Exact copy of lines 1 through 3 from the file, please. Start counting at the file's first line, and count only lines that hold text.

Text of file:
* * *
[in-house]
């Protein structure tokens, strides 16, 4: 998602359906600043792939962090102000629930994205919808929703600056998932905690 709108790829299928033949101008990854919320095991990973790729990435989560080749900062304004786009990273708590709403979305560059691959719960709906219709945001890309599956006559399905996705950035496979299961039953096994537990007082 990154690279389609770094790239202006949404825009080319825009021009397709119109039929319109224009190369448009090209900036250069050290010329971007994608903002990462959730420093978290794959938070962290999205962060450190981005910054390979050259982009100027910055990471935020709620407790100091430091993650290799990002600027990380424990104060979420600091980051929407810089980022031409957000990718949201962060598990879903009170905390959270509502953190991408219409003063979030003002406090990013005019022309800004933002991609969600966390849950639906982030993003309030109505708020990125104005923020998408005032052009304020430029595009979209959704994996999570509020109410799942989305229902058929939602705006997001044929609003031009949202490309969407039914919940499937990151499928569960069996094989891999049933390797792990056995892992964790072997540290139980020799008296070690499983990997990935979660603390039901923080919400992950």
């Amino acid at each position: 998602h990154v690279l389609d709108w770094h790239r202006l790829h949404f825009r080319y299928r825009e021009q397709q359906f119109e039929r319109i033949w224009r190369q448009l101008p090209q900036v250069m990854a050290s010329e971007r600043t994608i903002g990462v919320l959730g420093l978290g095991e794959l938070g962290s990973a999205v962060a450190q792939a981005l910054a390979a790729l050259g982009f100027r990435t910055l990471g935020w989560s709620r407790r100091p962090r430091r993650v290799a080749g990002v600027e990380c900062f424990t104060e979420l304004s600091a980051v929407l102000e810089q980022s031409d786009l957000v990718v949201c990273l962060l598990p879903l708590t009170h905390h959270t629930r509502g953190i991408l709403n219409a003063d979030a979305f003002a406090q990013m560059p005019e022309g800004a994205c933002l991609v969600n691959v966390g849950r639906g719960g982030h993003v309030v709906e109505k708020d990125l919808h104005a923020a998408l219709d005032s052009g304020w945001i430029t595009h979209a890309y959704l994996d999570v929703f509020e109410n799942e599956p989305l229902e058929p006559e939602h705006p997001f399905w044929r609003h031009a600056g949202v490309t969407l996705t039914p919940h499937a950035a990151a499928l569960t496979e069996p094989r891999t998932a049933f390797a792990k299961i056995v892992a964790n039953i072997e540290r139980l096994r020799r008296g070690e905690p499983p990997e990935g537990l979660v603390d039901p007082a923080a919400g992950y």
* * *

[in-house]
């Protein structure tokens, strides 16, 4: 998602359906600043792939962090102000629930994205919808929703600056998932905690 709108790829299928033949101008990854919320095991990973790729990435989560080749900062304004786009990273708590709403979305560059691959719960709906219709945001890309599956006559399905996705950035496979299961039953096994537990007082 990154690279389609770094790239202006949404825009080319825009021009397709119109039929319109224009190369448009090209900036250069050290010329971007994608903002990462959730420093978290794959938070962290999205962060450190981005910054390979050259982009100027910055990471935020709620407790100091430091993650290799990002600027990380424990104060979420600091980051929407810089980022031409957000990718949201962060598990879903009170905390959270509502953190991408219409003063979030003002406090990013005019022309800004933002991609969600966390849950639906982030993003309030109505708020990125104005923020998408005032052009304020430029595009979209959704994996999570509020109410799942989305229902058929939602705006997001044929609003031009949202490309969407039914919940499937990151499928569960069996094989891999049933390797792990056995892992964790072997540290139980020799008296070690499983990997990935979660603390039901923080919400992950």
């Amino acid at each position: 998602h990154v690279l389609d709108w770094h790239r202006l790829h949404f825009r080319y299928r825009e021009q397709q359906f119109e039929r319109i033949w224009r190369q448009l101008p090209q900036v250069m990854a050290s010329e971007r600043t994608i903002g990462v919320l959730g420093l978290g095991e794959l938070g962290s990973a999205v962060a450190q792939a981005l910054a390979a790729l050259g982009f100027r990435t910055l990471g935020w989560s709620r407790r100091p962090r430091r993650v290799a080749g990002v600027e990380c900062f424990t104060e979420l304004s600091a980051v929407l102000e810089q980022s031409d786009l957000v990718v949201c990273l962060l598990p879903l708590t009170h905390h959270t629930r509502g953190i991408l709403n219409a003063d979030a979305f003002a406090q990013m560059p005019e022309g800004a994205c933002l991609v969600n691959v966390g849950r639906g719960g982030h993003v309030v709906e109505k708020d990125l919808h104005a923020a998408l219709d005032s052009g304020w945001i430029t595009h979209a890309y959704l994996d999570v929703f509020e109410n799942e599956p989305l229902e058929p006559e939602h705006p997001f399905w044929r609003h031009a600056g949202v490309t969407l996705t039914p919940h499937a950035a990151a499928l569960t496979e069996p094989r891999t998932a049933f390797a792990k299961i056995v892992a964790n039953i072997e540290r139980l096994r020799r008296g070690e905690p499983p990997e990935g537990l979660v603390d039901p007082a923080a919400g992950y």